Newspaper article Pittsburgh Post-Gazette (Pittsburgh, PA)

CUTTING EDGE: New Ideas, Sharp Opinions [Derived Headline]

Newspaper article Pittsburgh Post-Gazette (Pittsburgh, PA)

CUTTING EDGE: New Ideas, Sharp Opinions [Derived Headline]

Article excerpt


A. Barton Hinkle at isn't keen on domestic law enforcement agencies surveilling U.S. citizens with drones:

"There is a slight difference between Baltimore and Basra or Kansas and Kandahar: We're not at war in Baltimore or Kansas. We're not trying to vanquish enemy forces in Washington, or repel an invasion in North Dakota.

"Admittedly, you might not know that by looking at today's hyper- militarized police forces. In recent years they have been stocking up on body armor, flashbang grenades, assault rifles and armored vehicles like the Lenco BearCat G3 -- an 8-ton, quarter-million- dollar behemoth that is all the rage in burgs both big and small. ...

"But domestic shock-and-awe is now becoming par for the course. ... [And] now law-enforcement agencies around the country are buying drones. During the Clinton years, homegrown militia groups used to warn about black helicopters in whisper mode spying on American citizens. The paranoid fantasies seemed funny at the time. ... As of this writing, more than 300 state and local police departments have bought drones and applied for federal permission to use them."


Luigi Zingales of the University of Chicago in The New York Times: "Academic economists like to make fun of businesspeople, [saying] they want competition when they enter a new market but are quick to lobby for subsidies and barriers to competitors once they get in. Yet scholars like me are no better. We work in the least competitive and most subsidized industry of all: higher education.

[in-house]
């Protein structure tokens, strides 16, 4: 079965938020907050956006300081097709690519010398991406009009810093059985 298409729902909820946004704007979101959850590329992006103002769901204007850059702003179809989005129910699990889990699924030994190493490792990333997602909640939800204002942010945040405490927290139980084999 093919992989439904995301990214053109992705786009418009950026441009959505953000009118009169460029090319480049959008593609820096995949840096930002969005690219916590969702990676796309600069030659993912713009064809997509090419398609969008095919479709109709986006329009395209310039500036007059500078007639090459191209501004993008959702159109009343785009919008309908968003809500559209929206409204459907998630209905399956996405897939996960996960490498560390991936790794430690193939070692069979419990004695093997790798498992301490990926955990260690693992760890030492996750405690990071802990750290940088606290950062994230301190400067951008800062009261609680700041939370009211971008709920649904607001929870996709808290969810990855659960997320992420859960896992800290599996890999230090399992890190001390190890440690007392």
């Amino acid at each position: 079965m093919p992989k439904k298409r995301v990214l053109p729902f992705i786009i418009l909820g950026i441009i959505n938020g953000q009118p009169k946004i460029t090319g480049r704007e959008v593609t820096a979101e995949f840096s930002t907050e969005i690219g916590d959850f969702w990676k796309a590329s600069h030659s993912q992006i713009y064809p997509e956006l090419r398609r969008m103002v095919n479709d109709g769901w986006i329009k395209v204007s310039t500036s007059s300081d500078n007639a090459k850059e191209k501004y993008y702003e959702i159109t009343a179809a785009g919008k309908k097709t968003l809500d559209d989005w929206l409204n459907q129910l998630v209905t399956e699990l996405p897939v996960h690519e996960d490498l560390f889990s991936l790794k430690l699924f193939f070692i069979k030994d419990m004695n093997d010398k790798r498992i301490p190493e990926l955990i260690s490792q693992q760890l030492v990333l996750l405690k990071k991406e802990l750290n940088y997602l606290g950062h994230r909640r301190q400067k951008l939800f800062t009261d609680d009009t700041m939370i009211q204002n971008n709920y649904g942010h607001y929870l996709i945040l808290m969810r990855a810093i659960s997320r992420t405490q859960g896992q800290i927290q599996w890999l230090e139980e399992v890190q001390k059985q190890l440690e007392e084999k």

"We criticize predatory loans by mortgage brokers when student loans can be just as abusive. ... Just as subsidies for homeownership have increased the price of houses, so have education subsidies contributed to the soaring price of college. ... Last but not least, these subsidized loans keep afloat colleges that do not add much value for their students, preventing people from accumulating useful skills."


Peter Suderman in Reason magazine: "The latest long-term budget outlook from the Congressional Budget Office reads like a particularly dark noir: Things start out pretty bad. And then they get worse. …

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